The good news for my friend is that come November, when Indiana’s health insurance exchange reopens, there will be more options available — some of which may cost significantly less than what was on offer the last time around. More on this in a moment.
Not all the news regarding health insurance in Indiana is good. As the ACA is unpacked and better understood, it becomes increasingly clear just how destructive to Hoosiers like my friend Gov. Mike Pence’s political hostility to the law (he compared it to the terrorist attacks on 9/11) is turning out to be.
Pence, you will recall, has rejected the federal government’s offer to pay for a significant Medicaid expansion. He claims it will cost Hoosiers in the long run, though plenty of numbers crunchers have shown this is probably untrue, that the state could actually save money by making sure a maximum number of folks get the care they need.
Pence has also allowed for the extension of health plans that fail to comply with ACA requirements for minimum benefits.
Both decisions appear to have more to do with sabotaging the ACA than with providing people with affordable health care deals. By failing to expand the Medicaid pool, Pence has managed to drive many individuals who are in chronic need of care to the exchange, forcing for-profit insurers to raise their rates. At the same time, extension of noncompliant plans has discouraged younger, healthier customers from increasing the exchange’s numbers of low risk clients.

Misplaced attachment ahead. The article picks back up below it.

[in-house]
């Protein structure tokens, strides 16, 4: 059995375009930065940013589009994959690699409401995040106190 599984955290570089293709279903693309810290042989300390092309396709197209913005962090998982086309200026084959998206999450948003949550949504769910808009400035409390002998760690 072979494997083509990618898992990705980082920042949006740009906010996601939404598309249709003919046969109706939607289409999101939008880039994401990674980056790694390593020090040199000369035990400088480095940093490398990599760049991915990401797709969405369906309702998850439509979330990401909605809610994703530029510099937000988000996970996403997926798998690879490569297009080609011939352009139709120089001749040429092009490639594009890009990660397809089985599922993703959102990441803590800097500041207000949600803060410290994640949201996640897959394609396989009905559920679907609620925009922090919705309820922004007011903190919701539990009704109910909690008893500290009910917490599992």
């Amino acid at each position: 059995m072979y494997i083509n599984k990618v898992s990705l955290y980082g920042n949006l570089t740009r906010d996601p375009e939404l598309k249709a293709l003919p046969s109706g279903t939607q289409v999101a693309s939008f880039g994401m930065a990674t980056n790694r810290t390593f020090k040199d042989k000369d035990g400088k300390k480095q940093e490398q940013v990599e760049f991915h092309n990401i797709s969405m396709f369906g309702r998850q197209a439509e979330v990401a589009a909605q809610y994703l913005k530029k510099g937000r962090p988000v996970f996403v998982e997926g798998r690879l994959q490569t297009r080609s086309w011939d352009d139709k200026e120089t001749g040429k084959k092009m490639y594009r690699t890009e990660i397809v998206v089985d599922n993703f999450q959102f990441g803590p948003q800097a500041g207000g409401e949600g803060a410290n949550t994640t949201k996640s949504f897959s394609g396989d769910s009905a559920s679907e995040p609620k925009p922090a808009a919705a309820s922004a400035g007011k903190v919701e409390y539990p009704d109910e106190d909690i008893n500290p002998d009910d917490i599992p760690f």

It’s a double whammy for individuals trying to shop the ACA exchange in Indiana. Nicely played, Guv!
In spite of this, new insurers are still being attracted to our exchange. Five companies will be joining in November, more than doubling the current group of four.
Since Indiana is hellbent on making the ACA harder, rather than easier, to implement, this increase doesn’t necessarily mean that all rates will be lower; many will actually be going up.
But some new entrants, like CareSource, a 25-year-old nonprofit provider that prides itself on keeping its administrative costs low, appear to be ready to offer customers real savings. In short, anyone looking for coverage needs to shop around. What’s encouraging is that there will be more options to choose from.
That the ACA has flaws is undeniable. But as time passes, it also becomes increasingly clear that, given a good-faith effort, the law not only works, it can work better. If only our elected politicians were as interested in my friend’s getting the coverage she needs, as in burnishing their conservative credentials.
I have a friend who is undergoing cancer treatments. She doesn’t have a regular job and her health care is being covered by a COBRA plan. Last fall she checked into Indiana’s fledgling insurance exchange, set up under the Affordable Care Act (ACA), but found the options there too expensive.